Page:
The confusion stems from the California Division of OSHA’s (Cal/OSHA) Aerosol Transmissible Disease (ATD) Standard (California Code of Regulations, title 8, section 5199) that came into effect in 2009. The safety laws under the ATD Standard apply to California employers who have employees with occupational exposure to infectious diseases spread by inhalable particles and droplets. Under the Cal/OSHA ATD Standard, employers are required to protect their workers by creating written safety plans, providing protective equipment as needed, and training employees on safety procedures. Occupational exposure refers to exposure from work-related activity or working conditions that is reasonably expected to increase the risk of contracting any disease caused by aerosol transmissible pathogens if protective measures aren’t in place.

Because first responders have occupational exposure to aerosol transmissible diseases, they are covered by the requirements of section 5199 and not the federal ETS, except for those in states with OSHA-approved state plans, like California. 


California has its own ETS standard that applies to most employers, employees, and all places of employment, including first responders. 

There are a few differences between OSHA’s federal ETS and Cal/OSHA ETS. For one, the federal ETS requires unvaccinated employees to be tested at least once per week, while California’s order does not mandate weekly testing. Instead, it only requires testing for outbreaks and potentially exposed employees with close contact with an infected person (unless they are asymptomatic and fully vaccinated or have recently recovered from COVID-19. Also, the federal ETS does not require employers to provide employee testing, while California’s order requires employers to make testing available at no cost. Employees must also be paid for the time they spend testing.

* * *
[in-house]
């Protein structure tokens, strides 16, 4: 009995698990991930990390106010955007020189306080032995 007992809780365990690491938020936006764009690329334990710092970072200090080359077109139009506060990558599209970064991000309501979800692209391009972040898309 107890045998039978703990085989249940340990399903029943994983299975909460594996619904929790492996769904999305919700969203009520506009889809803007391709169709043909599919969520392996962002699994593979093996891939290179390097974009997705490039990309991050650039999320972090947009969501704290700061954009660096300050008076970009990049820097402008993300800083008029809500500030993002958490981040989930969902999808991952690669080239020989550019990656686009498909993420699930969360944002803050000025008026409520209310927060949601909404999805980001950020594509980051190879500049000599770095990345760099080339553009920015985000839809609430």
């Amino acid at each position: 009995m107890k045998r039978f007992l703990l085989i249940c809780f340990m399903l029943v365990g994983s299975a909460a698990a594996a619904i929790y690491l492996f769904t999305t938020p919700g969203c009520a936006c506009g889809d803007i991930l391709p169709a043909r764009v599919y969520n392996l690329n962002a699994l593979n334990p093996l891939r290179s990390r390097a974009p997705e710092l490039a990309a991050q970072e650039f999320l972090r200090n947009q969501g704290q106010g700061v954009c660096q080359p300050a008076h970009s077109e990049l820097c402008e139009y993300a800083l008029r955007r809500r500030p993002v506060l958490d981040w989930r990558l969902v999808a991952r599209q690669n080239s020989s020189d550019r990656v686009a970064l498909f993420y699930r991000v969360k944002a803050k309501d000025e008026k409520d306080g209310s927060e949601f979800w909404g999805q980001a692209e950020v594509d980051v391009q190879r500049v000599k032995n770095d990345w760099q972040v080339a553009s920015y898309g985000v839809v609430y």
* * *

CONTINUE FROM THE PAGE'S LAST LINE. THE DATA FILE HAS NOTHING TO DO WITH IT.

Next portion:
Additionally, under the Cal/OSHA ETS standard, the virus that causes COVID-19 is classified as a disease or pathogen that requires isolation, subjecting the virus to stricter control standards than disease requiring only droplet precautions.

First Responders and Testing Mandates

As of today, testing mandates vary between counties and even within cities. Certain counties, like Almeda County Department of Public Health, require first responders to be fully vaccinated against COVID-19 or consent to weekly testing and wear a mask. Marin County Public Health also announced a vaccine and testing mandate.

The City of Los Angeles has a strict vaccine mandate for city employees, including first responders. They are required to get vaccinated by December 18th. Until that date, unvaccinated employees must be tested twice weekly for a cost of $65 per test, deducted from their paychecks.  

employers comply with ETS

5 Steps Large Employers Can Take to Comply With OSHA’s ETS

Earlier this month, the Occupational Safety and Health Administration (OSHA) published the Vaccination and Testing Emergency Temporary Standard (ETS). Under the ETS, employers with over 100 employees must ensure their workforce is fully vaccinated or require unvaccinated employees to undergo weekly COVID-19 testing. To maintain compliance and avoid fines, many large employers want to know what they need to do to meet the new testing mandates. 

1) Create a Vaccination Policy

Under the ETS, employers are required to develop, implement, and enforce a COVID-19 policy that requires employees vaccinated against the virus or a policy that allows unvaccinated workers to undergo weekly testing and wear a face mask in the workplace.